Qatar is adding the final touches to seal the ribbon on the FIFA World Cup Qatar 2022 due to be held in November.
FIFA World Cup Qatar CEO Nasser Al Khater said Qatar has long been a regional sports hub hosting major events even before winning the bid to host the tournament back in 2010, in an exclusive interview with Doha News at the sidelines of this year’s Qatar Economic Forum.
“In 2006, we hosted our first major event, the ‘2006 Asian Games’. Since then we’ve hosted over 600 international and regional events, so if we look at sports I mean obviously the World Cup is the biggest but hosting the Handball World Championship, hosting the IWF Athletics World Championship, hosting Formula 1 now for the next 10 years,” Al Khater detailed.
“Qatar has been a regional powerhouse in sports and will continue to be so,” he told Doha News, suggesting that the Gulf state will continue to host sports events even after the 2022 FIFA World Cup.
While addressing the major football tournament in a panel discussion at QEF, Al Khater pointed to increasing brand value for Qatar as well as becoming a tourism destination as major indicators for a successful World Cup.
“In relation to the return of the World Cup there is no direct return, it’s an intangible return so the first and major one is brand, brand value and also an increase in tourism, and to help our friends in tourism to help them achieve their goals in terms of increasing tourism here in Qatar,” he said.
“Really it’s about increasing brand value for Qatar and making it a destination for tourism are the two major indicators of the success of the World Cup here in Qatar.”
Also participating in the session, titled “Sports and Tourism: A Win-Win for National Growth,” Chief Executive at Global Counsel Gregor Irwin said the World Cup is a unique moment for Qatar.
“How do you exploit that unique moment? The trick is to start early and to be focused during the event itself and then actually to follow through,” Irwin noted.
Speaking to Doha News, Al Khater quelled concerns on whether Qatar is prepared with just five months to go, saying: “Stadiums are ready, training sites are ready, all the transportation plans are in place.”
Pointing to the last minute “window dressing” of the preparation for the World Cup, Al Khater said final touches are being made “to welcome the fans.”
The World Cup has “transformed the country over the past 10 years. The development we’ve seen has been accelerated, [which] was part of the 2030 vision, the development of the country, diversification away from the hydrocarbon industry, and the World Cup has been underpinning this development,” Al Khater explained.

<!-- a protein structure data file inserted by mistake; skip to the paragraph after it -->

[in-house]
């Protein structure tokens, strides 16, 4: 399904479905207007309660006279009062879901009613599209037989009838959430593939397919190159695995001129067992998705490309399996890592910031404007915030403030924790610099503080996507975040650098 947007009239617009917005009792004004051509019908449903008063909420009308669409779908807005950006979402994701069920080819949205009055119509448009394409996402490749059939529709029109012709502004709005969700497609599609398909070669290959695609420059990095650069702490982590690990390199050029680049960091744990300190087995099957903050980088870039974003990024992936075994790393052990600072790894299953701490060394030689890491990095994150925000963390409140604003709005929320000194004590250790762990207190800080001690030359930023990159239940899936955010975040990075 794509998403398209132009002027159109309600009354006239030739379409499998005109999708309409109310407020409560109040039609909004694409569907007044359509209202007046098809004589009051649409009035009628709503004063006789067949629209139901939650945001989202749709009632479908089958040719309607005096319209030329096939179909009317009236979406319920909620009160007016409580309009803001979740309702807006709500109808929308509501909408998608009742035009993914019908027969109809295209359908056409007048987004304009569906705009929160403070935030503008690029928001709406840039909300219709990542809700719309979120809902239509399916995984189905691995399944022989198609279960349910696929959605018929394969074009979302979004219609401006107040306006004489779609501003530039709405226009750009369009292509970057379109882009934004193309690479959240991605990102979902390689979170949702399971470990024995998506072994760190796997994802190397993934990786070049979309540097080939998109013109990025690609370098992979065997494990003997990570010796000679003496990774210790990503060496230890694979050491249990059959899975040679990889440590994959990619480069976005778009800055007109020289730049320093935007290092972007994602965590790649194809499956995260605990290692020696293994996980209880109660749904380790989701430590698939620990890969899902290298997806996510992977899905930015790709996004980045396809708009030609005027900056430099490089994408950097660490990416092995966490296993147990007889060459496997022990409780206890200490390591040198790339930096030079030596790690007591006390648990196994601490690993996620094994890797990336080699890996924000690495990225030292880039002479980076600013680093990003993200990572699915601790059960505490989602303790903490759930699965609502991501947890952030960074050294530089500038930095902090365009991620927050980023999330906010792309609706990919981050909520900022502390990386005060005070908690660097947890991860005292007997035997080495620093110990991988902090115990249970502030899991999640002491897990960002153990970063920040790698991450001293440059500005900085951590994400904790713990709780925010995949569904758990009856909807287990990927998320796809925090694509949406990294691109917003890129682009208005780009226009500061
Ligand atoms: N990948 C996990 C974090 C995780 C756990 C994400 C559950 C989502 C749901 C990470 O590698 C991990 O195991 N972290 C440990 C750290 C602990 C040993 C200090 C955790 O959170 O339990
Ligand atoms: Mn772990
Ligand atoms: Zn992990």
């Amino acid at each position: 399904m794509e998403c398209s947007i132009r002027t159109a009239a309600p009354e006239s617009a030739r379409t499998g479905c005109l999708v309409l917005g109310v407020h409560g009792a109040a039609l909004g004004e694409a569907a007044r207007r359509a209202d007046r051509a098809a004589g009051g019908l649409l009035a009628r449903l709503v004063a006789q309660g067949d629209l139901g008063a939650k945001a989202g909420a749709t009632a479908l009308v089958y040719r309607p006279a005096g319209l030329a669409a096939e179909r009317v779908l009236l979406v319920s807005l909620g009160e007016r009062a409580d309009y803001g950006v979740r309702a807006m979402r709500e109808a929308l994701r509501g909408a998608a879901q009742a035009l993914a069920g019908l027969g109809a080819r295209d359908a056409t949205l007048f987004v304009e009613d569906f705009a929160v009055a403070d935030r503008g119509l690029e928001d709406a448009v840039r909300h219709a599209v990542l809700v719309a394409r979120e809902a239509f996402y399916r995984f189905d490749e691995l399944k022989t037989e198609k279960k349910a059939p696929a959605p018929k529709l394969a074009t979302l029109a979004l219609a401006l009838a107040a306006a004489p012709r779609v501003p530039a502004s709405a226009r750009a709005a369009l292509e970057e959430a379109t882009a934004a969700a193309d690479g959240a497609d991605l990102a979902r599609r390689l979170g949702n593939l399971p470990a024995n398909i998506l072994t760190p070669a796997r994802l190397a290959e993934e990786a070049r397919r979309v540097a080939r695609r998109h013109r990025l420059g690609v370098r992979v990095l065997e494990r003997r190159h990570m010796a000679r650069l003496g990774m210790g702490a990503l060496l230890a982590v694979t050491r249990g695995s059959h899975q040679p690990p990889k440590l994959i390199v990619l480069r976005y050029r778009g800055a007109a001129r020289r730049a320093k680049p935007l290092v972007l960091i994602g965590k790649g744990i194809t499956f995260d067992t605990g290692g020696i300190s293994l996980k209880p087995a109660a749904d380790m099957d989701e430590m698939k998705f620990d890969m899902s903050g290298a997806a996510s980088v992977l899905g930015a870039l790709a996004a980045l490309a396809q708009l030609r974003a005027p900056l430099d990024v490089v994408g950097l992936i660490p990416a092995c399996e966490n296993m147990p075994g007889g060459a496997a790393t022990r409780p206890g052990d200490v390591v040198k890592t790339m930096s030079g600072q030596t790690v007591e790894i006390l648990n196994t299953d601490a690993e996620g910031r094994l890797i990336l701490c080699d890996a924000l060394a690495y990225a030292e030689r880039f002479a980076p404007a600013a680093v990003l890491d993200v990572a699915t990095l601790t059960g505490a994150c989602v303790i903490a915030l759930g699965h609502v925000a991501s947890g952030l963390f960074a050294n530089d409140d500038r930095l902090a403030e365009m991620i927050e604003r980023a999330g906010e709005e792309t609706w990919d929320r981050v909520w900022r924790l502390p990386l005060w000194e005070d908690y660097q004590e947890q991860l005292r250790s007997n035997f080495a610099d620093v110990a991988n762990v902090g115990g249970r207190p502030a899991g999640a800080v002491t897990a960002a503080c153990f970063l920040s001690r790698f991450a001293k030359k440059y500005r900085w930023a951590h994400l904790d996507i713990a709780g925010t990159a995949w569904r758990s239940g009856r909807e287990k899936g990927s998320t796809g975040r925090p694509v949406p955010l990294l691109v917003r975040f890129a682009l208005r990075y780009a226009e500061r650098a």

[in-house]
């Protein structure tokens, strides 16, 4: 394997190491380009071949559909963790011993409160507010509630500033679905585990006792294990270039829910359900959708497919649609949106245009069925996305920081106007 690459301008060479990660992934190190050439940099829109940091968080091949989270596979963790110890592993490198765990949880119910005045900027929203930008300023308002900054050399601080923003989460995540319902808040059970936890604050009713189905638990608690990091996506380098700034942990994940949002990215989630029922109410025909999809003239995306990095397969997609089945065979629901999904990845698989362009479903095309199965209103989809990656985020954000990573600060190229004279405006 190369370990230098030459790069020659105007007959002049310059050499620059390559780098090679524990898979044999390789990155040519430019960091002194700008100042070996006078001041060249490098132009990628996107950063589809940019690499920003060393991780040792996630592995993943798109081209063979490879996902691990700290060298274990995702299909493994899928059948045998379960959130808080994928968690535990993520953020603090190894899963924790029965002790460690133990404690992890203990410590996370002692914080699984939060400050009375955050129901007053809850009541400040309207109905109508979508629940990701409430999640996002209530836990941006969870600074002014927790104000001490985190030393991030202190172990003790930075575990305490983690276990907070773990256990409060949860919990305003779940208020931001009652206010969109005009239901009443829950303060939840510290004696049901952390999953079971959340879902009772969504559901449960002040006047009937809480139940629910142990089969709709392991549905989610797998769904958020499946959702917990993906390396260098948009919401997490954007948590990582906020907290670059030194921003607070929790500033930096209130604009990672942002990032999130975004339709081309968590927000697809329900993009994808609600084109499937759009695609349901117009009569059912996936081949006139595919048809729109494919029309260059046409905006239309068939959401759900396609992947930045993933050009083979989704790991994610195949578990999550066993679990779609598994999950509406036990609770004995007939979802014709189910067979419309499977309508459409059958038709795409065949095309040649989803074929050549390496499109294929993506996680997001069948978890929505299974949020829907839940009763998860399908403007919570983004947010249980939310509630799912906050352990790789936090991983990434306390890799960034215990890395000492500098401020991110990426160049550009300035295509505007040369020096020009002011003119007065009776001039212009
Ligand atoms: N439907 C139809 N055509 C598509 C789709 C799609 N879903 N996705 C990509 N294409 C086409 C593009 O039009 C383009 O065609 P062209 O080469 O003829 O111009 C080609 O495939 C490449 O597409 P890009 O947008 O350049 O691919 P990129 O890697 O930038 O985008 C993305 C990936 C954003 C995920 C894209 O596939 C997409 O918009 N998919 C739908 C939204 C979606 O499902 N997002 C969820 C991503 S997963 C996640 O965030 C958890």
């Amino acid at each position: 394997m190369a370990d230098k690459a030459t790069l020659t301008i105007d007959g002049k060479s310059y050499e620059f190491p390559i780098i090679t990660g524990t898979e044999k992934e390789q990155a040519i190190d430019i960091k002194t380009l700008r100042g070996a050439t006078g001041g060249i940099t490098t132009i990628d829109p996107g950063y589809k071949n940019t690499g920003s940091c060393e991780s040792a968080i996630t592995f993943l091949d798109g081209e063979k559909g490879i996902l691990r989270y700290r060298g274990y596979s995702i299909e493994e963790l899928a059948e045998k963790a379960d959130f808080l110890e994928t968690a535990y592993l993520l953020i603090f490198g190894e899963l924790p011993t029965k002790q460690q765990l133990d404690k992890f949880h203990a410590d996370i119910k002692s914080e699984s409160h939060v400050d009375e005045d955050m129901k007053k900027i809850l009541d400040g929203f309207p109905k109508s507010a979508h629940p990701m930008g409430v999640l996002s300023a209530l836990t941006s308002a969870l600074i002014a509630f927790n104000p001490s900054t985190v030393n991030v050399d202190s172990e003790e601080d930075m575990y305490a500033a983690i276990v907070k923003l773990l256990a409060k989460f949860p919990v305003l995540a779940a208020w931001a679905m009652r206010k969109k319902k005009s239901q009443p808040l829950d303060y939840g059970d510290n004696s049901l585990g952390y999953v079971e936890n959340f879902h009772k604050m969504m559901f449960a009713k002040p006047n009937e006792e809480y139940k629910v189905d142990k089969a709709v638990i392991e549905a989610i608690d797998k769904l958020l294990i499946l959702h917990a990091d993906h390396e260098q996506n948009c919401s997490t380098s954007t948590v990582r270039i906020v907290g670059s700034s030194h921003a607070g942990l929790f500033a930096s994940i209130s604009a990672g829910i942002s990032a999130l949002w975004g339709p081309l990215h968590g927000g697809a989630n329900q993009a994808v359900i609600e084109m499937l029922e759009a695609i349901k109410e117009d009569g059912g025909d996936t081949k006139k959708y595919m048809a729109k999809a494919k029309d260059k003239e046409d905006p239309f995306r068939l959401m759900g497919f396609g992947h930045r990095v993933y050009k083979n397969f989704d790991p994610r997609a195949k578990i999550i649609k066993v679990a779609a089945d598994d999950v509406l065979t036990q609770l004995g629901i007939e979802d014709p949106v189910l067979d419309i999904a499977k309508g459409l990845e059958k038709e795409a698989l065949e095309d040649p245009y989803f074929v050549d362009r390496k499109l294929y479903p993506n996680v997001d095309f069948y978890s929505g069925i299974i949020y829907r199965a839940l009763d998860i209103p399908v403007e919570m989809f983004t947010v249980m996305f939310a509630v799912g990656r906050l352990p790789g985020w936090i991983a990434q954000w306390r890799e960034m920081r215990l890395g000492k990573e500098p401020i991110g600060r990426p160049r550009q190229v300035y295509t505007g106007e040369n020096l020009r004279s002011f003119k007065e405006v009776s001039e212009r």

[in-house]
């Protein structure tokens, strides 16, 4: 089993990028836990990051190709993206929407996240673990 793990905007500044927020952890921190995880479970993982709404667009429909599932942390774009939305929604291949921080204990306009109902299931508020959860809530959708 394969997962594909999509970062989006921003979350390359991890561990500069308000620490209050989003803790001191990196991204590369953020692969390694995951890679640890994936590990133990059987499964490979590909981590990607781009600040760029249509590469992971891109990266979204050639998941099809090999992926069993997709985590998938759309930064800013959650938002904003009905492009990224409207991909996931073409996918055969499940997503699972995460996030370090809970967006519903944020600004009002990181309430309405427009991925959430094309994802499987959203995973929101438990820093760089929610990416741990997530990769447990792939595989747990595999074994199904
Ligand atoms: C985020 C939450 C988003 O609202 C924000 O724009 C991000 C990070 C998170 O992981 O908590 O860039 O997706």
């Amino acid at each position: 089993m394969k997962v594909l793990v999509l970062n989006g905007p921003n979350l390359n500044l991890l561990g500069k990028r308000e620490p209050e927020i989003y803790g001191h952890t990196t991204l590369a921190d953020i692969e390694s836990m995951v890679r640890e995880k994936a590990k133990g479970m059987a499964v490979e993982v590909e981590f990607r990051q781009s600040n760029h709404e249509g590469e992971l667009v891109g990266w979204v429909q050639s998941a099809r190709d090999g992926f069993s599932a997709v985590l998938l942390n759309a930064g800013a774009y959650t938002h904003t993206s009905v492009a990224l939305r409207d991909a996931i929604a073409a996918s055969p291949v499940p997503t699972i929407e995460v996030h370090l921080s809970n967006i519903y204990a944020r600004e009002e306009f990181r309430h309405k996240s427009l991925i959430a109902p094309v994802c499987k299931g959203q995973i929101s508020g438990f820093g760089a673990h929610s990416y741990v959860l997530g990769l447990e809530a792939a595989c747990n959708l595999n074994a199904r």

One of the key objectives for the World Cup back in 2010, was to “really design the legacy of the stadium prior to designing the stadium itself,” he told the panel.
As a preliminary step, relevant authorities paid a visit to several areas in Qatar to grasp an idea about the community’s needs in a bid to capture those elements for the building of the stadiums.
“Depending on the location of the stadium and depending on what the communities needed at the time we decided to build those into the stadiums,” Al Khater said.
As an example, for the the Al Janoub Stadium in the south of the country, the community in that area “needed more leisure activities, community centres, wedding halls,” therefore, through surveys and site visits, the authorities took the necessary measures to ensure the community’s needs are met.
Also addressing some of the incessant criticism Qatar has received since being placed under the international spotlight after winning the bid to host the major tournament, Nasser Al Khater told Doha News: “The criticism has been there from 2009 when we started bidding for the World Cup and has continued and has really become more ferocious as time went by.”
“I’m fully confident that by the time the World Cup starts it’s all gonna be about football,” the major sporting CEO said.
While at the World Economic Forum in Davos last month, Qatar’s Amir Sheikh Tamim bin Hamad Al Thani shed light on the unfair criticism of the Gulf country by the west over its hosting of the 2022 World Cup.
“For decades now, the Middle East has suffered, from discrimination. And I have found that such discrimination is largely based on people not knowing us, and in some cases, refusing to get to know us,” said Sheikh Tamim.
Doha has faced international scrutiny over conditions for migrant workers in the country and the lack of laws to protect them. However, the Gulf state has since introduced historic reforms over the past years in an effort to ensure the rights of workers are respected and upheld.
Some of the reforms included the dismantling of the controversial Kafala system that stopped workers from freely changing jobs. Another is the region’s first ever non-discriminatory minimum wage law, introduced last year.